Photos: Removing the cardboard (top left), I am looking at the back of the design. After removal of the clear Contact™ paper it looks like the photo above right.

STEP 4: I can glue the entire motif at once using 30-minute epoxy glue. The glue is very strong and waterproof. It’s a little tricky with a 3D substrate, but the motifs are small enough (like on the bird house) that I can hold the whole completed design in one hand and place onto the prepared glued surface. In the illustrated case, I am using a garden stone and am placing the stone with glue on it over the back of the motif.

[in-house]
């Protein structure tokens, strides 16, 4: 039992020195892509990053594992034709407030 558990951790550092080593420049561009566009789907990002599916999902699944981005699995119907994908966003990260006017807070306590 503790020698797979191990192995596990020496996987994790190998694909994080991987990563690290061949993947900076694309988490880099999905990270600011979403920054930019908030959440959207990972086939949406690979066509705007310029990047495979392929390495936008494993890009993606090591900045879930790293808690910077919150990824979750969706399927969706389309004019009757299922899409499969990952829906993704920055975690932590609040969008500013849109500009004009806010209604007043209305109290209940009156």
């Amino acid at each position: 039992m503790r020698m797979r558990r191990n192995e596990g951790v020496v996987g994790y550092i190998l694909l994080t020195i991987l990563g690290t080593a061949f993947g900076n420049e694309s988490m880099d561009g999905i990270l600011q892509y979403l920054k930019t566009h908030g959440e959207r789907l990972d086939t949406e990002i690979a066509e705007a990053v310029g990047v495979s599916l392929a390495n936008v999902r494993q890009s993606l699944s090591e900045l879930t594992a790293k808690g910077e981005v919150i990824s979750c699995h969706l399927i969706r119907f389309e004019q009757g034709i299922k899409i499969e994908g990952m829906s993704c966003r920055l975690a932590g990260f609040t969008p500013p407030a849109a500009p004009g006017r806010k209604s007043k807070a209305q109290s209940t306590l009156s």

Photos: Glue is placed onto the substrate (left). Then the substrate is held over the motif upside down (right).

STEP 5: I hold the stone and flip it over again and remove the cardboard (bottom left photo).

STEP 6: As the glue begins to set, I can slowly remove the other layer of Contact™ paper and move the pieces around as necessary (top right photo). I use a pencil to hold down the glass as I pull off the Contact™ paper (right top and bottom left photos). Once the glue sets overnight, it is ready to be grouted (bottom right photo). I use charcoal grout because the colors pop with darker colored grout. I also seal the grout with a standard grout sealer found in a hardware store.

A huge thanks to Betty for sharing her story and process with us!

See more of her work in her Etsy shop, Dancing Light Mosaics where you can also request one of your own custom made mosaic bird houses from our collaboration.

Categories: CollaborationsTags: , , ,